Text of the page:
* Some of her comments on Benghazi seen as political
* Rice was state's Africa point when embassies bombed
By Patricia Zengerle
WASHINGTON, Nov 28 (Reuters) - U.S. Senator Susan Collins met with U.S. Ambassador to the United Nations Susan Rice on Wednesday and afterward said she could not support her for secretary of state without more information.
Other Republicans have threatened to block Rice's nomination if President Barack Obama picks her to replace Hillary Clinton, which would require Senate confirmation.
Votes from moderate Republicans like Collins would be needed to overcome those procedural obstacles.
"I would need to have additional information before I could support her nomination," Collins told reporters.
She said she would support Democrat Senator John Kerry for secretary of state: "I think John Kerry would be an excellent appointment and will be easily confirmed by his colleagues."
Collins met with Rice for one hour and 15 minutes but said she still wanted more information about the Sept. 11 attack on the U.S. mission and a nearby CIA annex in Benghazi in which the U.S. ambassador and three other Americans were killed.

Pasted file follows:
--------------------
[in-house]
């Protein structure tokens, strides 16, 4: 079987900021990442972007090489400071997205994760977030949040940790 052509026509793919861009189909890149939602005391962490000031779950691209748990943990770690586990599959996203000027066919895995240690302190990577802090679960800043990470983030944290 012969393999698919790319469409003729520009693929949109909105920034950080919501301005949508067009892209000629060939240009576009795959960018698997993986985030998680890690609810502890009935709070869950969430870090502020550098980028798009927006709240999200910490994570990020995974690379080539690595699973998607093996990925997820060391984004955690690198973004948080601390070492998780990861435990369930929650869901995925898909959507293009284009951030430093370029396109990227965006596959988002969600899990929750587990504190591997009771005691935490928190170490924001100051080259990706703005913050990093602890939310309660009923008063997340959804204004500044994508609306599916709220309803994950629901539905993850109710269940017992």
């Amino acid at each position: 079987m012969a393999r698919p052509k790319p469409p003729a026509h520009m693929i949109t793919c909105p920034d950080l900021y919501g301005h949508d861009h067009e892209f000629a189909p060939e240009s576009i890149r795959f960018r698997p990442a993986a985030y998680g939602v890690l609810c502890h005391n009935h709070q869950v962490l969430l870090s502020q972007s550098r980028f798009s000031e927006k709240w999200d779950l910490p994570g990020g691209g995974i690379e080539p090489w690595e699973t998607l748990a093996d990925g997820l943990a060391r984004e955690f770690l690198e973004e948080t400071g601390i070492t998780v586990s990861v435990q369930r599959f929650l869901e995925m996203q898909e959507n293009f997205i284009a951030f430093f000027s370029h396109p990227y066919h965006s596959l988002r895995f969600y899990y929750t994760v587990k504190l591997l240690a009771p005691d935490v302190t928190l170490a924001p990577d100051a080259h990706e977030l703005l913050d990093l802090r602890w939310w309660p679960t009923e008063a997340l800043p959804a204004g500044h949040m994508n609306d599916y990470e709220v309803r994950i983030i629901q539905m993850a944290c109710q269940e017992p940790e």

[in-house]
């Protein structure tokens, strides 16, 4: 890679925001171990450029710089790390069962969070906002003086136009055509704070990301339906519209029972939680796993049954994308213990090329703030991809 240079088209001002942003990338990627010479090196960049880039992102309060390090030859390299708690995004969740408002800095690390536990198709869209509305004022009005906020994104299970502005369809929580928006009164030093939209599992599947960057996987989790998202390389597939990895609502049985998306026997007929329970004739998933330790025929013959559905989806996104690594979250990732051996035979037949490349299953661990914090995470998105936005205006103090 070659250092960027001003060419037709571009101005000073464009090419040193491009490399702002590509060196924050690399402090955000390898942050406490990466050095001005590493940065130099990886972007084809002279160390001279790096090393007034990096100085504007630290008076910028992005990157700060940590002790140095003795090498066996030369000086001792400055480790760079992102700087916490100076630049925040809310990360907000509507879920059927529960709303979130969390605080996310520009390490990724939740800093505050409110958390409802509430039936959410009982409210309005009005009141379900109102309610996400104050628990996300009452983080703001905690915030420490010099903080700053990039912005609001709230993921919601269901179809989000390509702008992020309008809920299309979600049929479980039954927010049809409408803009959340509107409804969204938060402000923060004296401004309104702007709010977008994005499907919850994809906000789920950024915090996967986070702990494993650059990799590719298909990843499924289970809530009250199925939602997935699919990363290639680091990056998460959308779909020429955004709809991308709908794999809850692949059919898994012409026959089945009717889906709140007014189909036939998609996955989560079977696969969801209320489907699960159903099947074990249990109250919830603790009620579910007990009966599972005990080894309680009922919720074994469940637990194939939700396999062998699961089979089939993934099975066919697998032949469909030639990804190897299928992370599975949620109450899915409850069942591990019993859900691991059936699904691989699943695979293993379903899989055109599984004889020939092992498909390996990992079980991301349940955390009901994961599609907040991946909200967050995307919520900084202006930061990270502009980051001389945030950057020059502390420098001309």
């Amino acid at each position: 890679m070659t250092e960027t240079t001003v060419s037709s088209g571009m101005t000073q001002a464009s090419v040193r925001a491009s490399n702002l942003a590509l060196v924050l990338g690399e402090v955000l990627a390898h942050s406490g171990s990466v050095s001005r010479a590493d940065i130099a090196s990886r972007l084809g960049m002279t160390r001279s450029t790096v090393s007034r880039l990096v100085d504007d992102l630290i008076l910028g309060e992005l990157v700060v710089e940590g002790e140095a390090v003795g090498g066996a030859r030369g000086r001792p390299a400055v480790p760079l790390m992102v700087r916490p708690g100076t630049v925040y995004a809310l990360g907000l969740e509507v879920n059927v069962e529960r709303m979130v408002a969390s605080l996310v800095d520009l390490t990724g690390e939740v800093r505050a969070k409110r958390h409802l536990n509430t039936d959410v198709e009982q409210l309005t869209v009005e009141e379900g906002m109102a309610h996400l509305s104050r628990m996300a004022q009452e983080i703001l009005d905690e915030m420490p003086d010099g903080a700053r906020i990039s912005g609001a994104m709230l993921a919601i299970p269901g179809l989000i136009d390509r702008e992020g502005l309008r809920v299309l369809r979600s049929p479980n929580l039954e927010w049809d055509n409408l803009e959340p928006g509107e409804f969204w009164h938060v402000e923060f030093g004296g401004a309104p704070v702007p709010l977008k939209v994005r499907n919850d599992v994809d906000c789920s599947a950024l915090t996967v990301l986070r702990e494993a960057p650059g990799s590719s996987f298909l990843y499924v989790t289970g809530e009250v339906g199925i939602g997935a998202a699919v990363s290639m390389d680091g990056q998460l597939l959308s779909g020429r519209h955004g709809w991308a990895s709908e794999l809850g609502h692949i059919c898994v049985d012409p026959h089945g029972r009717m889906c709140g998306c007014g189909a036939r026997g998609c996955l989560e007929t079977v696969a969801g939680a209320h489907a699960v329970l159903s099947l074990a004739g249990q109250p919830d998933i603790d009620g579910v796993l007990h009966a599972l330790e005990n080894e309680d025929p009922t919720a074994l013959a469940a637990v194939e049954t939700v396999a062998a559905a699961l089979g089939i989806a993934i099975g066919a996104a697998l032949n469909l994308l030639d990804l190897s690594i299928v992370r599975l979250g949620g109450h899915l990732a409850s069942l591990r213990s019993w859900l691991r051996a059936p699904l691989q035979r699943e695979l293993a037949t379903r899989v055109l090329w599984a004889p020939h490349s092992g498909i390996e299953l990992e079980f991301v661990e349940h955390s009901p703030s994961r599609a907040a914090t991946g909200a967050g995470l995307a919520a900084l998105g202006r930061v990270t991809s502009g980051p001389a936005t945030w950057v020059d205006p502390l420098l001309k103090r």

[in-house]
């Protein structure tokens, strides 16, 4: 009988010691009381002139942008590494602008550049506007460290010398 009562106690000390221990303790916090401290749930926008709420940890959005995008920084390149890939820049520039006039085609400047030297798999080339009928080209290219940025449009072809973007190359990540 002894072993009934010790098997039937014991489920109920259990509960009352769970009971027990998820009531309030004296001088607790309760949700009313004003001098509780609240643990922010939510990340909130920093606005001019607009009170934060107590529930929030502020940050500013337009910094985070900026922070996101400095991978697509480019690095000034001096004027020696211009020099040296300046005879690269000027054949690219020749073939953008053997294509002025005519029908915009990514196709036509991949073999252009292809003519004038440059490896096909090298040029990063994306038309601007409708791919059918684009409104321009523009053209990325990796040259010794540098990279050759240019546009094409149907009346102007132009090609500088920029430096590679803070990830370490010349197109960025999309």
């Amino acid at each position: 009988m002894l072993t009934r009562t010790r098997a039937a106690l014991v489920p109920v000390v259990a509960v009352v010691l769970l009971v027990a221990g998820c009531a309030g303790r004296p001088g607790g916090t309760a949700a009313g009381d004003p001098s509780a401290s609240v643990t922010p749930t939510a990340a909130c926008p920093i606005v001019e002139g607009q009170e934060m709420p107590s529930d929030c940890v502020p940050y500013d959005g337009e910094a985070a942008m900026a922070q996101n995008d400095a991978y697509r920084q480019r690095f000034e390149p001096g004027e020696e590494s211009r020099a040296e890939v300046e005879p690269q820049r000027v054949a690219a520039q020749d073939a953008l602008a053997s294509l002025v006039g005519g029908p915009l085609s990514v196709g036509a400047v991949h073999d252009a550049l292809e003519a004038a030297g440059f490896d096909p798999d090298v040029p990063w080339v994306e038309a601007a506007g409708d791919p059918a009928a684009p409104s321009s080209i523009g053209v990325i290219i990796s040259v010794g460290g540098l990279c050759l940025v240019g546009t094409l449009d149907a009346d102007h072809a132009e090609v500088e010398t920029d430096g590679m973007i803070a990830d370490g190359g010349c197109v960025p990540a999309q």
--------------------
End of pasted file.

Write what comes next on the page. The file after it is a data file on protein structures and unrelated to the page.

Some senators have openly criticized Rice for initial comments after the attack that suggested it was a spontaneous event arising from protests of an anti-Islam film rather than a preplanned terrorist strike.
Intelligence officials later said the attack was possibly tied to al Qaeda affiliates. "I still have many questions that remain unanswered," Collins said.
The Maine senator, the top Republican on the Senate Homeland Security Committee, said she was concerned over Rice making what she termed "political" comments at the height of a contested presidential campaign.
And she stressed that the United States seems not to have learned lessons from the 1998 bombings of U.S. embassies in Africa, when Rice was Assistant Secretary of State for African Affairs, which Collins said was "echoed" in many ways by the Benghazi attacks.
It was Rice's second straight day of meetings at the U.S. Capitol.
The U.S. ambassador to the United Nations met for about an hour behind closed doors at the Capitol Tuesday with Republican Senators John McCain, Lindsey Graham and Kelly Ayotte, who have been vocal critics of Rice.
Rice met with Senator Bob Corker, who is line to be the top Republican on the Senate Foreign Relations Committee, after her discussion with Collins.
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